Load Balancing with Amazon Web Services

In my previous post I talked about load balancing with HAProxy. In this post I am going to discuss load balancing with Amazon Web Services, using Elastic Load Balancing.

Elastic Load Balancing vs HAProxy

Elastic Load Balancing (ELB) was introduced by Amazon Web Services in May of 2009. Elastic Load Balancing distributes traffic across multiple EC2 instances and scales up as your traffic increases. This all sounds like a perfect solution for your load balancing. However it does present a few issues. The rate at which ELB scales up is often a little slow. This means that if your website typically does not get a lot of traffic, when it does it a giant spike it will likely take the load balancer some time to catch up to the demand of the new traffic. If your traffic increases are more gradual however, ELB appears to scale up a lot smoother. For more information on tests of Elastic Load Balancing’s performance see this article:


HAProxy on the other hand will handle large traffic spikes very handily. In addition HAProxy gives you the power to fine tune your load balancing, as well as additional features such as error pages, real time statistics, and the use of acl’s. However not everyone requires these features, so you will need to decide for yourself if you want to go with the easy solution, or the more robust route. I will describe how you can setup Elastic Load Balancing, as well as how to auto scale with ELB or by using HAProxy.

Setting Up Elastic Load Balancing

Setting up Elastic Load Balancing is as easy as running a single command using the Amazon API Tools. To create a new load balancer you will run the elb-create-lb command. When you run the command you will specify the name of the new load balancer, the availability zones you want to use, the incoming port and the protocol to use for it, and the port the traffic should be sent to on the instance. For example if we want to create a new load balancer called test-balancer, in the us-east-1a zone, that is listening on port 80 for http traffic, and will send traffic to port 80 on our instances we would run:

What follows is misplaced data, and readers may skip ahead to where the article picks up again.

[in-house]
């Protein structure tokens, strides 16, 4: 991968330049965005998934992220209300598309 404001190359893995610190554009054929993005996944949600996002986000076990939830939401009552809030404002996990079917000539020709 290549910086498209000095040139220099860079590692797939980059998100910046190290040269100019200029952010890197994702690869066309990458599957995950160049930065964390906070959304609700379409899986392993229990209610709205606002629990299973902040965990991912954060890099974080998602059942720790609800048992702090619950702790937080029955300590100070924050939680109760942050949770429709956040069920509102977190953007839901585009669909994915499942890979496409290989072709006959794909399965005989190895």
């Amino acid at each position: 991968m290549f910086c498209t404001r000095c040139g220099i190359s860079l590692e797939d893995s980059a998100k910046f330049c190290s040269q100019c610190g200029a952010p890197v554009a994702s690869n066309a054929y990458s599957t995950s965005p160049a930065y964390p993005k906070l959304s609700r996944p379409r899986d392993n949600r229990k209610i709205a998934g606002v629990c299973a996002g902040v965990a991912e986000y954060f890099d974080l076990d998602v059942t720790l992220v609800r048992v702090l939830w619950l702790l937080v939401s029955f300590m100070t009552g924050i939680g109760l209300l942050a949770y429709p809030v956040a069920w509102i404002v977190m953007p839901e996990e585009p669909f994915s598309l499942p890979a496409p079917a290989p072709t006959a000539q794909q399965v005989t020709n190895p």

elb-create-lb test-balancer --availability-zones us-east-1a --listener "lb-port=80,instance-port=80,protocol=http"

Executing this command will return the DNS name of the new load balancer that was created. You will use this DNS name to point traffic to so that it gets distributed by your load balancing. Unfortunately the recommended way to point this traffic is via a DNS CNAME. The reason this is a problem is that you cannot use a CNAME with a root domain. For example I would not be able to point kloppmagic.ca to the load balancer. I could however point www.kloppmagic.ca. Using a sub domain appears to be the common work around people are utilizing. The other option is to do a lookup of the DNS name returned from the command and using the IP address. This approach you will constantly have to monitor the DNS name from Amazon however, as they are not utilizing static IP’s for load balancing.

Once you have load balancer setup you will need to associate running EC2 instances with the load balancer. To do this you will run the command elb-register-instances-with-lb. This command allows you to register an instance with a specific load balancer. For example if we had 2 instances with instance id’s of i-123456 and i-123457 that you wanted to associate with the test-balancer load balancer you would run:

elb-register-instances-with-lb test-balancer --instances i-123456 i-123457

In the same manor you can use the elb-deregister-instances-with-lb to remove instances from a given load balancer. Finally if you wish to view all the load balancers you currently have setup you can utilize the elb-describe-lbs

Ultimate it is that easy to setup load balancing with Amazon Web Services. If you do not require all the features of HAProxy, and want something quick and easy to setup, Elastic Load Balancing cannot be beat.

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